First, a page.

Wealth, not civil service leads many in Georgia to enter politics
By Messenger Staff
Wednesday, January 22Georgian society has long held on to the belief that obtaining a high political position paves the way to wealth. One can remember several names when high-ranking political figures have become rich soon after retiring from their posts.
This is exemplified by the recent scandal involving the former Defense Minister of the United National Movement Government, Davit Kezerashvili. During his time as minister, he controled various business activities in Georgia. Soon after retiring from his position, the turnover of the companies controlled by him reached almost a billion. There is a tendency of those who served in the government to become a wealthy rich businessperson afterwards.
After taking office, Mikheil Saakashvili addressed this tendency and achieved visible success in combating corruption on the low level. That means that low-level public servants were severely persecuted. However, elite or high-level corruption remained, as evidenced by the various cases where high-ranking officials were involved in the misuse of budgetary funds.
Current Prime Minister Irakli Gharibashvili stated recently that Kezerashvili, with the support of the UNM, appropriated up to 1 billion GEL in property from Georgian businessmen. Gharibashvili alleged that overall the UNM had appropriated various types of property from legal owners totaling nearly 7 billion GEL.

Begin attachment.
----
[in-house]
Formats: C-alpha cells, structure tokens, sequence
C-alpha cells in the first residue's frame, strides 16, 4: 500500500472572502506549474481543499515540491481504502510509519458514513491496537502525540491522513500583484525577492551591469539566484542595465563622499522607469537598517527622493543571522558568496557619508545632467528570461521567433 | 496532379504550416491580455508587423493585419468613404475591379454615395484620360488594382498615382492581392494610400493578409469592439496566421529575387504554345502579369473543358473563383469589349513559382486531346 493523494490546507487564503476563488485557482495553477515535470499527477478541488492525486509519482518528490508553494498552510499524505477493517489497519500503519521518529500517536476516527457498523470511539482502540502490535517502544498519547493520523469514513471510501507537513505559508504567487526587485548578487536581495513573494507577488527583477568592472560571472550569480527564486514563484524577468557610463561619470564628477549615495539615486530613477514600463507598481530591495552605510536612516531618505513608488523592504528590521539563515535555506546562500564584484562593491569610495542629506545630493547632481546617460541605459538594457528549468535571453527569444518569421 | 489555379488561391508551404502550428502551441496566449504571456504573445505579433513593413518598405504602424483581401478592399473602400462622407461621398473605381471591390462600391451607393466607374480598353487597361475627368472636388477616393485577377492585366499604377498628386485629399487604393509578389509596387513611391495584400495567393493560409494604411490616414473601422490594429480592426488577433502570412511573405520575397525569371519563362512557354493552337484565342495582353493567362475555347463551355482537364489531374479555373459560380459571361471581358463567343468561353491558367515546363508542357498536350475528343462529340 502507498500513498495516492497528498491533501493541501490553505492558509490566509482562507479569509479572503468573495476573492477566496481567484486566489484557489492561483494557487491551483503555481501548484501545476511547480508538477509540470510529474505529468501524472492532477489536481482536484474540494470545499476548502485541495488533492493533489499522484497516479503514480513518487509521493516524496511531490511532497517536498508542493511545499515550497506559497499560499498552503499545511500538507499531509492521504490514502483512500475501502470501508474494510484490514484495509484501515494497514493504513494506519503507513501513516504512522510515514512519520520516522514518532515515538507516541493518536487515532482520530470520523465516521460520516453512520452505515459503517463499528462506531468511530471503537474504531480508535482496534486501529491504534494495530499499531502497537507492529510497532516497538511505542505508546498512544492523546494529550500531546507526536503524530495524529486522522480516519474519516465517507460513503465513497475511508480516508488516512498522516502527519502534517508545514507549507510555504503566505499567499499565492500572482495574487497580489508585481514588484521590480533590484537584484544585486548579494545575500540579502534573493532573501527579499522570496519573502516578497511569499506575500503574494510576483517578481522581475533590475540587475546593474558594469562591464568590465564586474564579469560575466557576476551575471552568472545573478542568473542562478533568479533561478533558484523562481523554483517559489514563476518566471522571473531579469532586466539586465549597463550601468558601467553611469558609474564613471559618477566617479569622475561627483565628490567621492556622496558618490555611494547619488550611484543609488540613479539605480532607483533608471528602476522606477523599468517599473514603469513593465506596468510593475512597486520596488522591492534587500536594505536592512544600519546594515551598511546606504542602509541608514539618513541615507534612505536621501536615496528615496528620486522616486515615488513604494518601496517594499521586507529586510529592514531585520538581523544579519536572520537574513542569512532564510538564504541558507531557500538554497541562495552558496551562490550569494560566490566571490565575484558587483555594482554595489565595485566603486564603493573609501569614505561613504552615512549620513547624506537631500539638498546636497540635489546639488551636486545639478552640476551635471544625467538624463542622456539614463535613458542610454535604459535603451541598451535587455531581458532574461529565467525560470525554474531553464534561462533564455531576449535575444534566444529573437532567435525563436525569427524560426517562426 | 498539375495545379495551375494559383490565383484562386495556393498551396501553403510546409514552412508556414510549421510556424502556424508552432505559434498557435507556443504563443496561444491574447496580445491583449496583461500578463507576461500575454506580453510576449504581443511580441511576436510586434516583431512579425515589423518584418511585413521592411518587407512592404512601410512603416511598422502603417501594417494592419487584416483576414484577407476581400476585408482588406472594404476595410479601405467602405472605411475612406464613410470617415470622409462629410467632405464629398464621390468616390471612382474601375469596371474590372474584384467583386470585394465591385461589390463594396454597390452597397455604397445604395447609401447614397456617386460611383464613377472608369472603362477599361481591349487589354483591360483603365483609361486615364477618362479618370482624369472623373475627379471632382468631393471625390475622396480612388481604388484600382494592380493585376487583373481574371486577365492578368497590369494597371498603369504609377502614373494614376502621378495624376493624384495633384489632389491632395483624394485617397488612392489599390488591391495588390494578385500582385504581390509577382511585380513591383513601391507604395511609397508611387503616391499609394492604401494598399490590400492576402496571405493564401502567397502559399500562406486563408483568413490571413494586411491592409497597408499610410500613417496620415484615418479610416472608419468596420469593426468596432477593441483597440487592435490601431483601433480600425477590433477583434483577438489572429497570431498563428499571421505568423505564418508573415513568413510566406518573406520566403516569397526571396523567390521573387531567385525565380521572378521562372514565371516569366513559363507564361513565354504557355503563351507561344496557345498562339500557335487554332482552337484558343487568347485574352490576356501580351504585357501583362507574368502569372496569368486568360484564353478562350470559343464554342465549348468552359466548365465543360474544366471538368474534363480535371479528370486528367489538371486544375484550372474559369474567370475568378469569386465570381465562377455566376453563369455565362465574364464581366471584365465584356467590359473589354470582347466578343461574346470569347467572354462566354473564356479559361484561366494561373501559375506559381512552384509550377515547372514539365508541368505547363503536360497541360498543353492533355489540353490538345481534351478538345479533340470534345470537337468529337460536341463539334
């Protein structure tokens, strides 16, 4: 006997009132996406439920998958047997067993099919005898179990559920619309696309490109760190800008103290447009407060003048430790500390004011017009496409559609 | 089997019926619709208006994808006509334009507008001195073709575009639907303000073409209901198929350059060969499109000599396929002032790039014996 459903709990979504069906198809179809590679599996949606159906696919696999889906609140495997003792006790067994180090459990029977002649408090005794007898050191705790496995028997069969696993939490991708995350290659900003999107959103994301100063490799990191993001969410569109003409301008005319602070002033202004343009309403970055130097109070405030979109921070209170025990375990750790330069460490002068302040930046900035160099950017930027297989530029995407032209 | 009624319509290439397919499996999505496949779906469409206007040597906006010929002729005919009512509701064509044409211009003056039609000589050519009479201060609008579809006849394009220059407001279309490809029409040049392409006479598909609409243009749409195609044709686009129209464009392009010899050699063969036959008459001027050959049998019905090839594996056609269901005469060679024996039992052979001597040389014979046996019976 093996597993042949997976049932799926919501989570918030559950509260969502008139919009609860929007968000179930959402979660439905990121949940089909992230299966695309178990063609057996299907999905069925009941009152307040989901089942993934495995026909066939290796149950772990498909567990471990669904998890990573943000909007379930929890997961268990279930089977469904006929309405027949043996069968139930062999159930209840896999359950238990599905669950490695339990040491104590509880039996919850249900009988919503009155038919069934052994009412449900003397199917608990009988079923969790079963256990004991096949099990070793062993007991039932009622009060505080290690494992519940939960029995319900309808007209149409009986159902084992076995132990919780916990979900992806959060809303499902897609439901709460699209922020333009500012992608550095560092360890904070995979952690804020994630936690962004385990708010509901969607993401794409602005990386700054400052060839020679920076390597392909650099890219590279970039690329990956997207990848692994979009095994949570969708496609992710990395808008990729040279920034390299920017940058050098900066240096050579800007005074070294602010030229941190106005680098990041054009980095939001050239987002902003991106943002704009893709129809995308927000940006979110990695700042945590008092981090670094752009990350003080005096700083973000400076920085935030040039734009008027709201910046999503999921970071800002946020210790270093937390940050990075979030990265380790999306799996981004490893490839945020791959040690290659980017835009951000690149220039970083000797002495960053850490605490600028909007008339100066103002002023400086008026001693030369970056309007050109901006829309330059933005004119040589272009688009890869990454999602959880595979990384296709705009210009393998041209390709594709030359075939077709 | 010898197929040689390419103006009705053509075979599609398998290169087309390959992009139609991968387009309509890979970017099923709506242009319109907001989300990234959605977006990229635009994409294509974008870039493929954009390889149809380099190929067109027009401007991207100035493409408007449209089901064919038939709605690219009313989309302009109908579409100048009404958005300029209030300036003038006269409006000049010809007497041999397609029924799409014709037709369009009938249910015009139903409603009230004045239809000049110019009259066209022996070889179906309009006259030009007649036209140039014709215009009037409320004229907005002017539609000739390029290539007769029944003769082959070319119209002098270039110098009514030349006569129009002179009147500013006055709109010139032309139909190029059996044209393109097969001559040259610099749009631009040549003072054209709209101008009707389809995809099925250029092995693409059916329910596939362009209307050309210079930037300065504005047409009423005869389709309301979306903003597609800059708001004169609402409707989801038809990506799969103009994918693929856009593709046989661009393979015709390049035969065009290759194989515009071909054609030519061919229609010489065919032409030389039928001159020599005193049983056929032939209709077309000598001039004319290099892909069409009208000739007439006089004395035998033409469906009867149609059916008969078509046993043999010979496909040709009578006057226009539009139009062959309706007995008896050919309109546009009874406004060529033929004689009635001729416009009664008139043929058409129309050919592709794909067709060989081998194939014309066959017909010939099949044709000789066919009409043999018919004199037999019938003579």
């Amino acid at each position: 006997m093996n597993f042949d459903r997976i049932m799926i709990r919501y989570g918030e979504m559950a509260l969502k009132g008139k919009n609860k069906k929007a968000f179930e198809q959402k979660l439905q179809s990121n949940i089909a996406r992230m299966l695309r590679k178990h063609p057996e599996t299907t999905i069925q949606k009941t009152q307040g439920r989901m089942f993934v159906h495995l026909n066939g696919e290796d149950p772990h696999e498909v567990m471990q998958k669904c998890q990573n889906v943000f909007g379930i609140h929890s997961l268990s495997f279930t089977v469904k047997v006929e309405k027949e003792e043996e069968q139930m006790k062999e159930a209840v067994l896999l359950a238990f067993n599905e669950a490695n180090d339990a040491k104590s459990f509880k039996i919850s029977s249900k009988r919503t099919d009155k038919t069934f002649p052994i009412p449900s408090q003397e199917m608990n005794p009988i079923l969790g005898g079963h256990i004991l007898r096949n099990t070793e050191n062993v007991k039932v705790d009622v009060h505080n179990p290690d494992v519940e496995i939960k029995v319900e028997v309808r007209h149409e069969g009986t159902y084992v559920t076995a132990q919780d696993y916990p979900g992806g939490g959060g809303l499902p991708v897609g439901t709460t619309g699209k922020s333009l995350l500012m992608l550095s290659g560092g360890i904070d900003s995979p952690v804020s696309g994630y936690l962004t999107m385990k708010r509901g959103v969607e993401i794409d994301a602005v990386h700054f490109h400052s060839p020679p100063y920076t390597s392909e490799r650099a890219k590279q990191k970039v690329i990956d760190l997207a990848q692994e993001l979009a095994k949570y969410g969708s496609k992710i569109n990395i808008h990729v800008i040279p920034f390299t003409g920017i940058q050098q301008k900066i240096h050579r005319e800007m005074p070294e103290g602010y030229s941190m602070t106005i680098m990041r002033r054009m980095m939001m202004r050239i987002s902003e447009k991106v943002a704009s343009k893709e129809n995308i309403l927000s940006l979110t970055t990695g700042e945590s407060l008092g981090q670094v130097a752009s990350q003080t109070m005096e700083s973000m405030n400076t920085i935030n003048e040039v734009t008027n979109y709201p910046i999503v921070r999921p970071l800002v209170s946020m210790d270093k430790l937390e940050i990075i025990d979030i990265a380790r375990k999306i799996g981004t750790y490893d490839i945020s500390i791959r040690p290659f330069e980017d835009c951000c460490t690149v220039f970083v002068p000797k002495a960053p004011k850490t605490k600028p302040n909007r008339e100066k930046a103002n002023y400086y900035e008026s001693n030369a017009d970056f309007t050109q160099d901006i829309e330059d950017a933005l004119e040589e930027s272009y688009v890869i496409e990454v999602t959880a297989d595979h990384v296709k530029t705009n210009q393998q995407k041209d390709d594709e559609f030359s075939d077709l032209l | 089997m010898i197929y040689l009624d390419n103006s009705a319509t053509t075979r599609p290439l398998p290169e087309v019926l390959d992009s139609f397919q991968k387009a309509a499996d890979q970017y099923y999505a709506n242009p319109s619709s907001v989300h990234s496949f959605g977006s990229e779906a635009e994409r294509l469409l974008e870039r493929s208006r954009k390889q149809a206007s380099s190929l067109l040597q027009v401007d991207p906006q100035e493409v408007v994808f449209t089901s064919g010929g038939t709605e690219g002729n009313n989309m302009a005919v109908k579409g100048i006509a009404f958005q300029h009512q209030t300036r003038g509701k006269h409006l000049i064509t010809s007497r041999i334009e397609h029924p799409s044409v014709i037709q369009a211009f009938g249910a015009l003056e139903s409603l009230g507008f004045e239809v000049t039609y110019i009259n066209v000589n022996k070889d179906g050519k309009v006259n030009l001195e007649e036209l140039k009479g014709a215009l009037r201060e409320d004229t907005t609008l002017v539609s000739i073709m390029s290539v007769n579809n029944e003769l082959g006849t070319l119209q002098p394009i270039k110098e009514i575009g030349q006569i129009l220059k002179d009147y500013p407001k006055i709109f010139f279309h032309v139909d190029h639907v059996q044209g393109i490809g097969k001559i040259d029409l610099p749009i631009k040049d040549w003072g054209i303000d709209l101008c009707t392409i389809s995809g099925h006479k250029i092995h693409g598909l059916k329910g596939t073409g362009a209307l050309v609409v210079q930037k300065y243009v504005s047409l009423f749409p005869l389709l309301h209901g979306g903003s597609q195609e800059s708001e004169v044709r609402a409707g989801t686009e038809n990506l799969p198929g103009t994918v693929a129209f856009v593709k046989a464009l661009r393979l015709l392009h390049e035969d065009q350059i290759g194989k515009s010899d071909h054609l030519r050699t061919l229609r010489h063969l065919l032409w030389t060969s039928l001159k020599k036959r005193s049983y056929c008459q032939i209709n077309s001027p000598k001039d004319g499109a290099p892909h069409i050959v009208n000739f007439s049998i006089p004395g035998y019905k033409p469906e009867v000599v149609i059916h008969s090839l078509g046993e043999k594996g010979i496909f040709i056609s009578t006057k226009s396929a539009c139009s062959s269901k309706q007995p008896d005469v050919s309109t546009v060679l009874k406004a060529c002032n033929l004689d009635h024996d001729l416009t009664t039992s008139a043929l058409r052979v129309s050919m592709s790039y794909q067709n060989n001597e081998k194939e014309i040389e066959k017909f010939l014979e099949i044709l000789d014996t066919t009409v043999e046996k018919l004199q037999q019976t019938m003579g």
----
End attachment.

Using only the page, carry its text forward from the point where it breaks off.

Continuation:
He has since asked the Prosecutor’s Office to study these cases.
Analysts and politicians believe that by investigating these cases, they will be able to trace Kezerashvili’s business activities to former President Mikheil Saakashvili.
Former MP Dimitri Lortkipanidze says that if Kezerashvili (currently being held by French officials) is extradited to Georgia, the whole cascade of economic violations will be opened.
Transparency International Georgia’s recent research reveals that around 40 parliament members have direct or indirect links with business. This includes representatives from the majority, as well as the opposition.
The promises made by Georgian Dream coalition leaders to fight corruption are challenged by the fact that certain state officials could not resist the temptation of receiving extra financial benefits from their political positions. Several approaches have been put forth to combat such developments, and to control the financial activities of Georgia’s current political leaders more efficiently.
A popular saying in Georgia goes something like this:
In the West, people get money and then go into politics, whereas, here in Georgia, people go into politics to get money.